Posts Tagged ‘Museum of Modern Art’

Morris Hirshfield TigerThere are so many artists out there, both now and from the past,  that I’m not surprised when I come across an artist with which I am not familiar whose work knocks  me out.  But sometimes I come across work that is so strong and consistent in its vision that I just can’t understand why the name is not known to me.  That’ happened recently when I was browsing through a book on the collection of the American Folk Art Museum and came across the name Morris Hirshfield.  The name didn’t ring a bell but the work was so wonderful.   It had a naive feel in the rendering of the figures but there was a sophistication in the composition and coloring that made me feel that it was anything but folk.

I definitely had to find out more about Morris Hirshfield.

Morris Hirshfield Angora CatBut there’s little to learn about the man.   Not a lot is written, only a few mentions in books. That surprised me.  But his story is pretty simple.

He was born in Poland in 1872 and came to America around 1890 at the age of 18.  Like many many of the Jewish immigrants of that time who settled in the New York area he began working in the garment industry.  With his brother, he opened a coat factory that evolved into a slipper factory which was very successful.  Morris  encountered health problems and retired in 1935, at which point he took up painting, following up on an artistic urge he had as a child but had put aside long ago.

Morris Hirshfield Girl With PigeonsWithin four short years, his work had attracted the attention of collector and art dealer Sidney Janis, who used two of Hirshfield’s paintings for an exhibit he was putting together in 1939 for the Museum of Modern Art, Contemporary Unknown American Painters.  MoMA , at that time, was committed to collecting and showing the work of self-taught artists.  In 1941, MoMA purchased two of Hirshfield’s paintings for its collection and in 1943 gave  Hirshfield a solo show.  He had only painted 30 pieces up to that point in his career.   There was great controversy over the show at the time as the critics of the era savaged it.  It was, according to Janis’s biographer,  “one of the most hated shows the Museum of Modern Art ever put on.”  It led to the dismissal of the museum director at the time.

Morris Hirshfield Dogs and PupsBut Hirshfield survived and painted his paintings of animals and the occasional figure for a few more years until his death in 1946.  His career spanned a mere 9 years over which he produced only 77 paintings.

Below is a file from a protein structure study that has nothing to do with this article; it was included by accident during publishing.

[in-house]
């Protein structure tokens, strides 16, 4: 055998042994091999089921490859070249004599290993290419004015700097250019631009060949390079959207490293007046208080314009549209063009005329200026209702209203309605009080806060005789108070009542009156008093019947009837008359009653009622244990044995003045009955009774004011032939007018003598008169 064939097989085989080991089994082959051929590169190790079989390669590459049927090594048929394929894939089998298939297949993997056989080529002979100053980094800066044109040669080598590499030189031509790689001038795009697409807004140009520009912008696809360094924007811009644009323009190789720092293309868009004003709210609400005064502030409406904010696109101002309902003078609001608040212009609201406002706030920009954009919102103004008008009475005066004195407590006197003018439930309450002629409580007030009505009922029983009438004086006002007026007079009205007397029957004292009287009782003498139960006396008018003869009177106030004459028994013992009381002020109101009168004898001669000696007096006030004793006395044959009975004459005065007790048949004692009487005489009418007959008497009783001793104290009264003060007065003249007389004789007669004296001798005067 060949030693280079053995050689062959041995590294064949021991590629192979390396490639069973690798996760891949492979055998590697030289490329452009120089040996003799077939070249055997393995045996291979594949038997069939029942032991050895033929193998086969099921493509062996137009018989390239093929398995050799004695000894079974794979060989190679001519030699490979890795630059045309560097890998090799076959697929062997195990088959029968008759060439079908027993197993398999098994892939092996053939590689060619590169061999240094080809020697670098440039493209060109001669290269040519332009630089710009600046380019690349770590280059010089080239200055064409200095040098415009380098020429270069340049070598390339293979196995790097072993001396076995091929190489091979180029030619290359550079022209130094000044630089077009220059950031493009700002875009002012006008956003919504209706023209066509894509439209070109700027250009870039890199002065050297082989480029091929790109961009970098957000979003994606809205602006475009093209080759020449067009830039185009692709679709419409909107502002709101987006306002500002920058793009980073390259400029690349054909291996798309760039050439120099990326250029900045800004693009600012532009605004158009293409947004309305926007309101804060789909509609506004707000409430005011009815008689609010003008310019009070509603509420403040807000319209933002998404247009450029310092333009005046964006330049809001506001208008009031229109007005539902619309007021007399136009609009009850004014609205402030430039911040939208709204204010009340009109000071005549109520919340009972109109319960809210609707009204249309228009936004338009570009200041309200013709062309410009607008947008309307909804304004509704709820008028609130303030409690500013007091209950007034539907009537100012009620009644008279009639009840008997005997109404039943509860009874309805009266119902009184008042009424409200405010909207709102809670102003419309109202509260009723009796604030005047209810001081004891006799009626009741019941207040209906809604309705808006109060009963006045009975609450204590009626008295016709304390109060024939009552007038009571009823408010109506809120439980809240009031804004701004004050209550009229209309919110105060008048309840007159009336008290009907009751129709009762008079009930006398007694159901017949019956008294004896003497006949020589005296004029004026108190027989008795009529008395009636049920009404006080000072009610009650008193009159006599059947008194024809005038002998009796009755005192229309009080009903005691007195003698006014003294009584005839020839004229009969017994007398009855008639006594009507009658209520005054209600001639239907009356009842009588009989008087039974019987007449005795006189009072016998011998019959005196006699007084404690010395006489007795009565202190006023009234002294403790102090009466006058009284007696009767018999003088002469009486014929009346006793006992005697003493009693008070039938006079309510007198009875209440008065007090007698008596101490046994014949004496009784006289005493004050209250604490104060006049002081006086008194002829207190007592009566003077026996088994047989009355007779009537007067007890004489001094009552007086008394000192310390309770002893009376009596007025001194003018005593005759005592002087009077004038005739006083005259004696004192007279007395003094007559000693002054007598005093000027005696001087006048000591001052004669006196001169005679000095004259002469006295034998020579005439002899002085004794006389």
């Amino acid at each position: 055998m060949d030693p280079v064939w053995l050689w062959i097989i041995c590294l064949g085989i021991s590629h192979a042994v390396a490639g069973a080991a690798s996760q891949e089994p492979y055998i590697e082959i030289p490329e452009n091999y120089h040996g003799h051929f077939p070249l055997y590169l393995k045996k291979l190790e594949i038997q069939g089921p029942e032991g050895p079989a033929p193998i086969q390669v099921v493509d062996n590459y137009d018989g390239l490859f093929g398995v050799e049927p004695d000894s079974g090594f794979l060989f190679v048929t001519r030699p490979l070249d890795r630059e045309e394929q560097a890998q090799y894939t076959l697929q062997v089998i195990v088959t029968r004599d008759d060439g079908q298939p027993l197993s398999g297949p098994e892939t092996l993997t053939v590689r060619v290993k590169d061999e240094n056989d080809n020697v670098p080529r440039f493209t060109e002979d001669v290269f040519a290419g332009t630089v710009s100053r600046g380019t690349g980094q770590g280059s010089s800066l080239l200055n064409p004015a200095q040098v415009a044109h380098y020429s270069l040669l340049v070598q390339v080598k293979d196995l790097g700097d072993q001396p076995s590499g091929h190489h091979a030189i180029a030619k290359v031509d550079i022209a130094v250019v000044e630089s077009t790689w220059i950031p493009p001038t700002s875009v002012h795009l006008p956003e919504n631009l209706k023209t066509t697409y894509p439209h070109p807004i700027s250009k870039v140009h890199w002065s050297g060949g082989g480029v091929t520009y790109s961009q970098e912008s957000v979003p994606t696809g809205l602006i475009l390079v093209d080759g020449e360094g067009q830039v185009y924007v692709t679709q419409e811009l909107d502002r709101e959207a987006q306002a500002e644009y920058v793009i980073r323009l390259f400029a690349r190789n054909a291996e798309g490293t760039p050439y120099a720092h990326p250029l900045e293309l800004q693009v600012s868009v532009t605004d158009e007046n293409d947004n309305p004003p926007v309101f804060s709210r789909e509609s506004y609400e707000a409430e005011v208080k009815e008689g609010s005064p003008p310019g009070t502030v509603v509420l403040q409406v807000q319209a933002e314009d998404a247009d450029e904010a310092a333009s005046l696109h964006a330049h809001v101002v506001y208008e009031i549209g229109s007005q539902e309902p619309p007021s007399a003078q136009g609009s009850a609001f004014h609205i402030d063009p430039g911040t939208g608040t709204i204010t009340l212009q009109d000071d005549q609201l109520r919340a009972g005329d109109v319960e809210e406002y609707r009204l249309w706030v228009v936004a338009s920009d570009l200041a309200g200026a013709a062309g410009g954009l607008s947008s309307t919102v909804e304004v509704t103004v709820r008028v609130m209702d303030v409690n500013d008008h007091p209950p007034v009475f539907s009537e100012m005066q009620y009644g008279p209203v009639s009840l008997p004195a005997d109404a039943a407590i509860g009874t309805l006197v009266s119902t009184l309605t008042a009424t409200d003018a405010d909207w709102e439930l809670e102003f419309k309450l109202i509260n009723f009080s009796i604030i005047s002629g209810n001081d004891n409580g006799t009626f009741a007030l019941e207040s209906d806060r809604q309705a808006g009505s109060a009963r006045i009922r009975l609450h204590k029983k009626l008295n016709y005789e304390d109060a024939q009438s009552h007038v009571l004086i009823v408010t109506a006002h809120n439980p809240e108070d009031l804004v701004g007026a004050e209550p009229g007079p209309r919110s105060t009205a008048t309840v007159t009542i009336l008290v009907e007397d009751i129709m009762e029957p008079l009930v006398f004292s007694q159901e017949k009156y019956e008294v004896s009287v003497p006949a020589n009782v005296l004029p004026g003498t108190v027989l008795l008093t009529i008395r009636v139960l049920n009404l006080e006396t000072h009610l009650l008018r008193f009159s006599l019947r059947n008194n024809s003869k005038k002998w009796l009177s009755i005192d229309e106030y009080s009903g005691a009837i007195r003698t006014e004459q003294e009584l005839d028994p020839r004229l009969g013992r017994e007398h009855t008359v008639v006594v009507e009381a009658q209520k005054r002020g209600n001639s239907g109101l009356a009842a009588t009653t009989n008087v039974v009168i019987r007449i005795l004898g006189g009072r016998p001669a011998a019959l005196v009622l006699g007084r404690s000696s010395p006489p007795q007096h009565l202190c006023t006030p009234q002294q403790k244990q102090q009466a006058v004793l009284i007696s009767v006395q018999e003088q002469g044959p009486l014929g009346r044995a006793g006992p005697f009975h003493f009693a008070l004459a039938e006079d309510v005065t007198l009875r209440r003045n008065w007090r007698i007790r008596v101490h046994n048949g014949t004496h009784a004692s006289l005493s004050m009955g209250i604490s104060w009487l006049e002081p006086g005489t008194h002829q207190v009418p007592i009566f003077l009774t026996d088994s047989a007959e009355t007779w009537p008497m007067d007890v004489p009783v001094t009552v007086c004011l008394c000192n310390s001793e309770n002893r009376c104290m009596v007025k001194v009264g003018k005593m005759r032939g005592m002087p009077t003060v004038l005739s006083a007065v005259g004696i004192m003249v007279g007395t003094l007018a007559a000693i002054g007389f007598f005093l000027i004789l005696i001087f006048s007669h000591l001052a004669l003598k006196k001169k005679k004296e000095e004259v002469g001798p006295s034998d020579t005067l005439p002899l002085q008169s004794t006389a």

I don’t really understand the controversy of the time or why Hirshfield hasn’t inspired more  writers or artists.  Or maybe he has and I just can’t find  much evidence of it. When I clicked on the Google image page for him, I was immediately smitten.  There was that sense of rightness that I often speak of here.  Just plain good stuff.  Just wish Morris Hirshfield had been around longer so there might be more to see.

Morris Hirshfield Beach GirlMorris Hirshfield Baby Elephant With Boy 1943Morris Hirshfield Lion 1939Morris Hirshfield Zebras




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I was out in the driveway with some old pieces of stone when I heard a voice telling me to pick up my tools and start to work on a tombstone. I looked up in the sky and right there in the noon daylight He hung a tombstone out for me to make.

—–William Edmondson, on his inspiration to begin sculpting


My last post was about the grand paintings of the Renaissance era, beautifully crafted pieces from painters who were extensively trained under master artisans so that they could capture the religious spirit that was the subject and inspiration for most of the work of that time.  But that post made me think about how others, less schooled and less well equipped, translate this same inspiration into forms.

That  thought brought me quickly to William Edmondson,  a man born in 1874 in Tennessee to former slaves.  Edmondson worked in a number of jobs throughout his life, losing his job as a hospital orderly in the late 1920’s when he was in his mid-50’s.  It was at this point that he had the vision he describes above which led to him to begin sculpting for two African-American cemeteries in the Nashville area.

 Using handmade tools such as a chisel made from a railroad spike and working on discarded chunks of stone from building sites, it soon became clear that Edmondson had a true affinity for capturing the essence of figures in stone with forms that were spare but elegant with subtle shaping.  I see a simplified elegance in much of his work that cannot be taught, that is simply an expression of the artist’s self and spirit.

Edmondson sculpted for the next couple of decades until his death in 1951, gaining acclaim as perhaps the finest American folk sculptor of the century.  He was the first African-American artist to be featured  in New York’s Museum of Modern Art in 1937 and his work is still celebrated today for its extraordinary qualities.

Edmondson’s called each of his sculptures “miracles,”  something that strikes very close to home for me.  I think it’s that feeling of having something emerge from your hand that seems to transcend what you are as a human, something that is more than the sum of your own parts.  I have sometimes been fortunate enough to have experienced this and have felt that same sense of wonder at this miracle of creation.  It’s a wonderful moment that serves as  inspiration to continue to push forward with the work, to continue the inward journey.  It’s a true  pleasure to see Edmondson’s inspirations come to life.

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